Laws of the Wedding (4) Customs and Laws of the Wedding (continued)
Last week, we began discussing the halakhic components of the wedding ceremony, focusing on the ketuba. We noted that the ketuba, discussed in a previous shiur, is generally signed before or during the wedding. The Talmud (Ketubot 56b) teaches that it is prohibited to live with one’s wife without a ketuba, even if it is lost (see Rambam, Hilkhot Ishut 10:9-10; Shulchan Arukh, EH 66:3). If a couple loses their ketuba or if it is destroyed, they should replace their ketuba with a special text, known as a “ketuba de-irkasa.” We related to an interesting debate regarding whether it is urgent and imperative for the wife to receive a new ketuba nowadays.
We discussed a number of practical issues relating to the ketuba, including the importance of writing the proper date and performing a kinyan. If the ketuba was written and dated before the day of the wedding ceremony, and the kinyan and signing of the ketuba happened at a later date, the ketuba is deemed a shetar mukdam, which is invalid (see Gittin 18a; Shulchan Arukh, CM 43:7). If the ketuba was written and the groom was involved in wedding matters (asukin be-oto ha-inyan) and the kinyan and signing of the ketuba did not happen until evening, some Acharonim validate the ketuba after the fact (see Shulchan Arukh, CM 43:16; Ha-Nisu’in Ke-Hilkhata 11:28). It is very common, especially during the summer months, that the ceremony is held during bein ha-shemashot or slightly after nightfall. In this case, when is the ketuba to be signed? Some suggest that that as long as the groom performed the kinyan before sunset, the ketuba should be valid (see Shulchan Arukh, CM 43:16). R. Moshe Feinstein (Iggerot Moshe, EH 4:100) and R. Shlomo Zalman Auerbach (Minchat Shlomo 2:128) object to this practice, although for different reasons. R. Asher Weiss (Techumin 36) disagrees and upholds the common practice of performing the kinyan before nightfall and the ceremony afterwards. Alternatively, some suggest writing the date of the ceremony on the ketuba and performing the kinyan and signing the ketuba the day before. Although this is generally deemed a “shetar me’uchar,” according to some authorities, this may be preferable to other options.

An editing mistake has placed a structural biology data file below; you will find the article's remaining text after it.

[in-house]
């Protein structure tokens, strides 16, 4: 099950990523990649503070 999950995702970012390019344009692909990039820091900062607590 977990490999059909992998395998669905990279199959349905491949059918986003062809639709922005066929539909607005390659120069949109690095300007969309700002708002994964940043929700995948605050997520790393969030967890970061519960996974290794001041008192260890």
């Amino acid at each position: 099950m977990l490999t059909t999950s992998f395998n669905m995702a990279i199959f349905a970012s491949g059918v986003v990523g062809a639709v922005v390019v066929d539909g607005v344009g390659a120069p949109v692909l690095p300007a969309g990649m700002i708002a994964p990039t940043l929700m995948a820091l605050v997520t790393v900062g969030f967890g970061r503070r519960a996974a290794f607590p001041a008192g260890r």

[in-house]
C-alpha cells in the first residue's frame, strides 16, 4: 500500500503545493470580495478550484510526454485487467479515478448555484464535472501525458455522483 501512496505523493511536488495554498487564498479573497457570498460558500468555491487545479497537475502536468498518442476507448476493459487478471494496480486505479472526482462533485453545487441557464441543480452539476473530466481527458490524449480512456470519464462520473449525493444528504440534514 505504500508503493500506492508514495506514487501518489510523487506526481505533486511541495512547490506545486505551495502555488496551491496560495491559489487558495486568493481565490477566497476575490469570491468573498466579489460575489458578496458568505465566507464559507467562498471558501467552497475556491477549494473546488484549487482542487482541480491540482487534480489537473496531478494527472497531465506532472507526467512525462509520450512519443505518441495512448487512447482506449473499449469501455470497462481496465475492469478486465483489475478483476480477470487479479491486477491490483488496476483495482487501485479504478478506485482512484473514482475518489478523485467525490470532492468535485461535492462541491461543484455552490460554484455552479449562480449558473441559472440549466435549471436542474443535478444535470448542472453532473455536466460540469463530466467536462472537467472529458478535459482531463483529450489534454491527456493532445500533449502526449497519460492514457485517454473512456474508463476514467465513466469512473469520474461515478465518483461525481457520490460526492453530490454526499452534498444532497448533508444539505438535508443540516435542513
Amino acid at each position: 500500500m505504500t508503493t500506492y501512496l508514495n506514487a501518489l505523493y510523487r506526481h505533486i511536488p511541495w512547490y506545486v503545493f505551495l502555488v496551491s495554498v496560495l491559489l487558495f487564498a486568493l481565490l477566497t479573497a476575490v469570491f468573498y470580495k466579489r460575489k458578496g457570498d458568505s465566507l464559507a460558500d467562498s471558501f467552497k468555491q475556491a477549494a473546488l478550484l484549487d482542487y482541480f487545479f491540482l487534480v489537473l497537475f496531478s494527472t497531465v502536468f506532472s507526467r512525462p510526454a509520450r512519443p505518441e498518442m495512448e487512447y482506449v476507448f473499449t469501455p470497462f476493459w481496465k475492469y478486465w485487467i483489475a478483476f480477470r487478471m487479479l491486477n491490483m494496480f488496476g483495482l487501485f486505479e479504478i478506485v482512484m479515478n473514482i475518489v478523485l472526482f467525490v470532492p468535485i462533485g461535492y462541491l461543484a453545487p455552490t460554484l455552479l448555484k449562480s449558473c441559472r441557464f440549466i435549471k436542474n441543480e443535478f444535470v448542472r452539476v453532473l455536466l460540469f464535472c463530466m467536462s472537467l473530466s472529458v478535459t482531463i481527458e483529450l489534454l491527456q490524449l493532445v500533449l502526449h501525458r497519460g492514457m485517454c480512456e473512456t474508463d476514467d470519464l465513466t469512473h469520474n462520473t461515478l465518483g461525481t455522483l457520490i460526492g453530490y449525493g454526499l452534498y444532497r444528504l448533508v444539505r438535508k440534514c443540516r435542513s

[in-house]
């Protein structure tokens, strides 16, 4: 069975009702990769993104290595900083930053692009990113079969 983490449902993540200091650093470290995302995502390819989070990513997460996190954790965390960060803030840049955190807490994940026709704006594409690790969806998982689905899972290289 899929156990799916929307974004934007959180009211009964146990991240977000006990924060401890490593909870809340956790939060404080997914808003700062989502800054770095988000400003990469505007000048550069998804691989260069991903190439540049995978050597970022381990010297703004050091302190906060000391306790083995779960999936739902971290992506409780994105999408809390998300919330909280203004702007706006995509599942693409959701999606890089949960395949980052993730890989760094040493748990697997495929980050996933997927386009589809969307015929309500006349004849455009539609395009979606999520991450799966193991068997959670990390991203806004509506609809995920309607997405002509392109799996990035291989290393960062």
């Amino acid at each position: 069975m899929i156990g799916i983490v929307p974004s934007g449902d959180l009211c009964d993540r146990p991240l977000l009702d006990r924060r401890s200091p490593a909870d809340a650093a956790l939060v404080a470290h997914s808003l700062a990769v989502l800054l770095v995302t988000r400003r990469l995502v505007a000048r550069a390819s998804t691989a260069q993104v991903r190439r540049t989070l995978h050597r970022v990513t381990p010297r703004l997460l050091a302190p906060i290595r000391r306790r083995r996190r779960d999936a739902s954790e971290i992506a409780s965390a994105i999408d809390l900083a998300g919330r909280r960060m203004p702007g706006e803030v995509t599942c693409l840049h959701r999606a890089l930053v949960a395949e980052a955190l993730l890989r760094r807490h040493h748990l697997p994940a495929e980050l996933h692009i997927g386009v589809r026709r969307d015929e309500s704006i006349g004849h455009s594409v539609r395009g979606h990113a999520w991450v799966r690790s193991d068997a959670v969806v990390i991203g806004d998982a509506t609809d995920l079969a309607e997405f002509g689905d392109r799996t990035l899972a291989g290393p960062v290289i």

This week, we will continue our study of the wedding ceremony.
It is customary for the bride’s face to be covered before the formal ceremony under the wedding canopy begins. This custom is known among Ashkenazim by its Yiddish name, badeken. In some communities, this was performed on the morning of the wedding; in most communities, it is performed immediately before the ceremony. The chatan approaches and lowers the veil over the face of the kalla.
This custom is very ancient. Some trace its origins to the mishna (Ketubot 2:1), which rules that if there are witnesses who describe the bride being wed with a hinuma (veil, see Ketubot 17b) then she is considered to have been married as a betula (virgin).
Broadly speaking, there are two approaches to understanding this practice.
Some explain that covering the face of the bride with the wedding veil (hinuma) is the halakhic act of nisu’in. As we discussed in a previous shiur, the Talmud teaches that only after the “chuppa” is the couple considered to be fully married. At that point, a husband may annul his wife’s vows, he inherits her estate, and if he is a Kohen, he must become impure for his wife’s burial (Kiddushin 10a). The Talmud does not define the term “chuppa” or explain how it affects the couple’s marital status. Some Rishonim appear to maintain that an act or situation that reflects the most intimate aspect of marriage – sexual relations – functions as the beginning of nisu’in (see, for example, Rambam Hilkhot Ishut 10:1), most likely based upon the verse “when a man takes a wife and is intimate with her” (Devarim 24:1). Others suggest that nisu’in is achieved not by an act of (or a situation which enables) marital intimacy, but in a more formal manner that reflects their marital relationship (see, for example, Ran, Ketubot 2a, s.v. oh, who cites a view that describes nisu’in as the bride entering the husbands “domain”). In this context, some Rishonim (see Tosafot, Yoma 3b, s.v. le-chada) maintain that nisu’in is marked by the bride going out with her special head covering (hinuma). This view is somewhat perplexing, as according to our custom, the nisu’in would thus be performed at the badeken (when the chatan lowers the veil over the bride’s face), which is performed before the kiddushin.